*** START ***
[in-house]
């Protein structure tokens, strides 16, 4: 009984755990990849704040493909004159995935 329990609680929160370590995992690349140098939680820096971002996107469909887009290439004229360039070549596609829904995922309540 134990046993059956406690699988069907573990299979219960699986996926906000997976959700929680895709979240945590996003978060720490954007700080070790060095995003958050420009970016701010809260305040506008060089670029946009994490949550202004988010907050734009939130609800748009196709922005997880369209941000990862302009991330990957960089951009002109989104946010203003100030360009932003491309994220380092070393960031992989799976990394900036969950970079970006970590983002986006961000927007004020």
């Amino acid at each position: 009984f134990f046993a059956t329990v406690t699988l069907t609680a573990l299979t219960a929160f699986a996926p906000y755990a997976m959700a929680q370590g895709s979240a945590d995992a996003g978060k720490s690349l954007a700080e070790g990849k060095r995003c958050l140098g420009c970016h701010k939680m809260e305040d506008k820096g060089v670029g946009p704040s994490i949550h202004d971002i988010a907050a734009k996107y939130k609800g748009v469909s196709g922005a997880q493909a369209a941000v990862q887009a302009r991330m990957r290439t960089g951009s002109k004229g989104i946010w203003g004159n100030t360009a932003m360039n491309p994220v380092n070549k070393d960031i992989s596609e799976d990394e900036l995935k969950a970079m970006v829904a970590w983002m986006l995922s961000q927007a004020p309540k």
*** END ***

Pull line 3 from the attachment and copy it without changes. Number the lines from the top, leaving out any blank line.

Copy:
């Amino acid at each position: 009984f134990f046993a059956t329990v406690t699988l069907t609680a573990l299979t219960a929160f699986a996926p906000y755990a997976m959700a929680q370590g895709s979240a945590d995992a996003g978060k720490s690349l954007a700080e070790g990849k060095r995003c958050l140098g420009c970016h701010k939680m809260e305040d506008k820096g060089v670029g946009p704040s994490i949550h202004d971002i988010a907050a734009k996107y939130k609800g748009v469909s196709g922005a997880q493909a369209a941000v990862q887009a302009r991330m990957r290439t960089g951009s002109k004229g989104i946010w203003g004159n100030t360009a932003m360039n491309p994220v380092n070549k070393d960031i992989s596609e799976d990394e900036l995935k969950a970079m970006v829904a970590w983002m986006l995922s961000q927007a004020p309540k």